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Re: [1.7] Invalid UTF8 while creating a file -> cannot delete?

2009/9/22 Corinna Vinschen:
>> > As you might know, invalid bytes >= 0x80 are translated to UTF-16 by
>> > transposing them into the 0xdc00 - 0xdcff range by just or'ing 0xdc00.
>> > The problem now is that readdir() will return the transposed characters
>> > as if they are the original characters.
>> Yep, that's where the bug is. Those 0xDC?? words represent invalid
>> UTF-8 bytes. They do not represent CP1252 or ISO-8859-1 characters.
>> Therefore, when converting a UTF-16 Windows filename to the current
>> charset, 0xDC?? words should be treated like any other UTF-16 word
>> that can't be represented in the current charset: it should be encoded
>> as a ^N sequence.
> How? ÂJust like the incoming multibyte character didn't represent a valid
> UTF-8 char, a single U+DCxx value does not represent a valid UTF-16 char.
> Therefore, the ^N conversion will fail since U+DCxx can't be converted
> to valid UTF-8.

True, but that's an implementation issue rather than a design issue,
i.e. the ^N conversion needs to do the UTF-8 conversion itself rather
than invoke the __utf8 functions. Shall I look into creating a patch?

>> > So it looks like the current mechanism to handle invalid multibyte
>> > sequences is too complicated for us. ÂAs far as I can see, it would be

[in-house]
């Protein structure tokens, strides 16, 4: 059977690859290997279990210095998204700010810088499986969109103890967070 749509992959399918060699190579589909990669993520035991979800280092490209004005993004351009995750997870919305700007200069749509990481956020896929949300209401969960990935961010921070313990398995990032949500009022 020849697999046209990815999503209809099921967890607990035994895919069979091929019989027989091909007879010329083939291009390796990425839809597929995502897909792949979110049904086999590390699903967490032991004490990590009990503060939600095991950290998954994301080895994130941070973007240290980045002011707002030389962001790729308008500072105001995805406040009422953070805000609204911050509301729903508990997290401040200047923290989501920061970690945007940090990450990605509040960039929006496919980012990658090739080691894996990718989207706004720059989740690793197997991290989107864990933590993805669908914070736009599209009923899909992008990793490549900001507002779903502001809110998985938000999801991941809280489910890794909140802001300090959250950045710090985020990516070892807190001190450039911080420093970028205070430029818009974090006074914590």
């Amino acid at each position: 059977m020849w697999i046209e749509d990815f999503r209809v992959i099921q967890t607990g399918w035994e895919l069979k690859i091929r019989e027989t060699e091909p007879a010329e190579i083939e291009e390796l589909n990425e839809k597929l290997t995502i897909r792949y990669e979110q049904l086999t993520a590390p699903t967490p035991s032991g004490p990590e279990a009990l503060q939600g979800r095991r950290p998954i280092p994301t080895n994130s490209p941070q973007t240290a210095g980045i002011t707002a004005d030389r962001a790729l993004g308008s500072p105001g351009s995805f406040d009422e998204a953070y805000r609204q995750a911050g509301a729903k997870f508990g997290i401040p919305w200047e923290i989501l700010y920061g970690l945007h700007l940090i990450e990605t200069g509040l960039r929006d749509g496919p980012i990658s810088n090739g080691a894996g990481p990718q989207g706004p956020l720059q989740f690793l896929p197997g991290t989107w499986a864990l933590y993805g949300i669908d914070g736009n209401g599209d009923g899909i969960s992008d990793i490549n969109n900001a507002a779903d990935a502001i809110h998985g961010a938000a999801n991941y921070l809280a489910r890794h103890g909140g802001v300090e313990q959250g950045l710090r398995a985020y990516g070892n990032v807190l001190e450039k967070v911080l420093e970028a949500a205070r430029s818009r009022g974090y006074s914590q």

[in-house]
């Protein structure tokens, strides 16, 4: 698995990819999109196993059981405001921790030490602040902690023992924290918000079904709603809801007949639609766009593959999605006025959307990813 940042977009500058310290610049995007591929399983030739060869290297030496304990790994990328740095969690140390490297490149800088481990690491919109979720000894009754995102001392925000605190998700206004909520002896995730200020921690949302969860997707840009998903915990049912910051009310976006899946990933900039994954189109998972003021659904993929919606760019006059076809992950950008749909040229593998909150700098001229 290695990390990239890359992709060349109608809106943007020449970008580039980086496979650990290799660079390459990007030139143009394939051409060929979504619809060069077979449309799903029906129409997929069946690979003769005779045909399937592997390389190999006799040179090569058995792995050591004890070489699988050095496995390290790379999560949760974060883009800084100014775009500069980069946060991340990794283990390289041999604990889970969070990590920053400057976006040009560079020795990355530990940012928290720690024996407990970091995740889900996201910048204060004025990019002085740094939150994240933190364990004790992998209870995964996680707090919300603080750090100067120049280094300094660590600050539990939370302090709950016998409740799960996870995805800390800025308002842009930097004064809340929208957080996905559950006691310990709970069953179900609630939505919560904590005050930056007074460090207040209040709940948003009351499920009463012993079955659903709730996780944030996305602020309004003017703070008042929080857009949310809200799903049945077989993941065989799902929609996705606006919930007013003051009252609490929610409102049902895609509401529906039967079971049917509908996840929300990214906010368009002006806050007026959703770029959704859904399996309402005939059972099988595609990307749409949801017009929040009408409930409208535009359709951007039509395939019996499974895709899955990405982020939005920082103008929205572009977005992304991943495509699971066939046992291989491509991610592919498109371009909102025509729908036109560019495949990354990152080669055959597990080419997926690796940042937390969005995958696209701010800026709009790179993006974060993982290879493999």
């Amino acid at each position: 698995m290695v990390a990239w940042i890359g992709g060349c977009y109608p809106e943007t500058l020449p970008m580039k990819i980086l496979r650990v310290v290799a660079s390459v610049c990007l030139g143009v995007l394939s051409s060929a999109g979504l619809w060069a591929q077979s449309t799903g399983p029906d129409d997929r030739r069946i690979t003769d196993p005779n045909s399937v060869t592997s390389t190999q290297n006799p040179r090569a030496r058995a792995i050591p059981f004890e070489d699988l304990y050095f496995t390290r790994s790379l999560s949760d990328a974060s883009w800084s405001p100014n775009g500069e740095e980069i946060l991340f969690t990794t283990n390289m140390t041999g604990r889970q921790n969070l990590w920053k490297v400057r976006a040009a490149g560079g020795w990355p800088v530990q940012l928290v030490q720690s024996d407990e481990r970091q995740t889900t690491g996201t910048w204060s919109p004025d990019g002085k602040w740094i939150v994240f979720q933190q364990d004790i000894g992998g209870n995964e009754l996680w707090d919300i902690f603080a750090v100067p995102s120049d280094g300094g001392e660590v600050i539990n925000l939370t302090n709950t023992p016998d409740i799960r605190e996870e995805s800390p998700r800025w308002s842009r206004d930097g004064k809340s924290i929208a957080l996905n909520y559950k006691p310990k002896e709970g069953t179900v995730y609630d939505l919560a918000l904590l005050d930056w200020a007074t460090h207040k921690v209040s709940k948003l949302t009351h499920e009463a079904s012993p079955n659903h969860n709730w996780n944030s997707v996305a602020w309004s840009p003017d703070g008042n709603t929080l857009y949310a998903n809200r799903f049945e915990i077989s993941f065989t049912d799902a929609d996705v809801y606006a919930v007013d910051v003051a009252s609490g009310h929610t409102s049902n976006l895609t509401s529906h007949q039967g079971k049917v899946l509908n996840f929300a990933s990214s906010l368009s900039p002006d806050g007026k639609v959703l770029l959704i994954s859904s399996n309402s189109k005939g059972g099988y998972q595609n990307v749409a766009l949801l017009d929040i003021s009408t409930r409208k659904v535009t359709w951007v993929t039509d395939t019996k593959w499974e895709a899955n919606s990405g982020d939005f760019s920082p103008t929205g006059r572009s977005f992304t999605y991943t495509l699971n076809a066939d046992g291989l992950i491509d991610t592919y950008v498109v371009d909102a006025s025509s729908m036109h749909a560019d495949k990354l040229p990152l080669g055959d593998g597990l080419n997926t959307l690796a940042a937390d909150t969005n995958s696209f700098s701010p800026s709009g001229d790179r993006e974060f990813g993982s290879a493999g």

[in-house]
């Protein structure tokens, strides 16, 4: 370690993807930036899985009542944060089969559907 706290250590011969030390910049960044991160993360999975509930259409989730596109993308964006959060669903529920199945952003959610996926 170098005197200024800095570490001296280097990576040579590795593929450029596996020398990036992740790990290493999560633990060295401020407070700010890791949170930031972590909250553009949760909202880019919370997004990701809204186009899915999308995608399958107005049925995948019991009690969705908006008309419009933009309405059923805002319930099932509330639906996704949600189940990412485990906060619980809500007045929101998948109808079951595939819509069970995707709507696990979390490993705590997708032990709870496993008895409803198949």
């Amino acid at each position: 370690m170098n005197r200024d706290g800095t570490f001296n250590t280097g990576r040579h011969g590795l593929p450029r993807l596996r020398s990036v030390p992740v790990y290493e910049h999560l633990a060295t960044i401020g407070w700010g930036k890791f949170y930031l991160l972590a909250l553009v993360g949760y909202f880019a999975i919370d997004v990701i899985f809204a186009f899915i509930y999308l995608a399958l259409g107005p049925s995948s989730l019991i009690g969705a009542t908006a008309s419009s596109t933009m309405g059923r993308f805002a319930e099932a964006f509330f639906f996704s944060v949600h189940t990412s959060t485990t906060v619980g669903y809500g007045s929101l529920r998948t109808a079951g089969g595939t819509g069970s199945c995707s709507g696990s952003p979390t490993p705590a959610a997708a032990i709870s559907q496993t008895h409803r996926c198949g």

>> > much simpler and less error prone to translate the invalid bytes simply
>> > to the equivalent UTF-16 value. ÂThat creates filenames with UTF-16
>> > values from the ISO-8859-1 range.
>> This won't work correctly, because different POSIX filenames will map
>> to the same Windows filename. For example, the filenames "\xC3\xA4"
>> (valid UTF-8 for a-umlaut) and "\xC4" (invalid UTF-8 sequence that
>> represents a-umlaut in 8859-1), will both map to Windows filename
>> "U+00C4", i.e a-umlaut in UTF-16. Furthermore, after creating a file
>> called "\xC4", a readdir() would show that file as "\xC3\xA4".
> Right, but using your above suggestion will also lead to another filename
> in readdir, it would just be \x0e\xsome\xthing.

I don't think the suggestion above is directly relevant to the problem
I tried to highlight here.

Currently, with UTF-8 filename encodings, "\xC3xA4" turns into U+00C4
on disk, while "\xC4" turns into U+DCC4, and converting back yields
the original separate filenames. If I understand your proposal
correctly, both "\xC3\xA4" and "\xC4" would turn into U+00C4, hence
converting back would yield "\xC3\xA4" for both. This is wrong. Those
filenames shouldn't be clobbering each other, and a filename shouldn't
change between open() and readdir(), certainly not without switching
charset inbetween.

Having said that, if you did switch charset from UTF-8 e.g. to
ISO-8859-1, the on-disk U+DCC4 would indeed turn into
"\x0E\xsome\xthing". However, that issue applies to any UTF-16
character not in the target charset, not just those funny U+DC?? codes
for representing invalid UTF-8 bytes.

The only way to avoid the POSIX filenames changing depending on locale
would be to assume UTF-8 for filenames no matter the locale charset.
That's an entirely different can of worms though, extending the
compatibility problems discussed on the "The C locale" thread to all
non-UTF-8 locales, and putting the onus for converting filenames on


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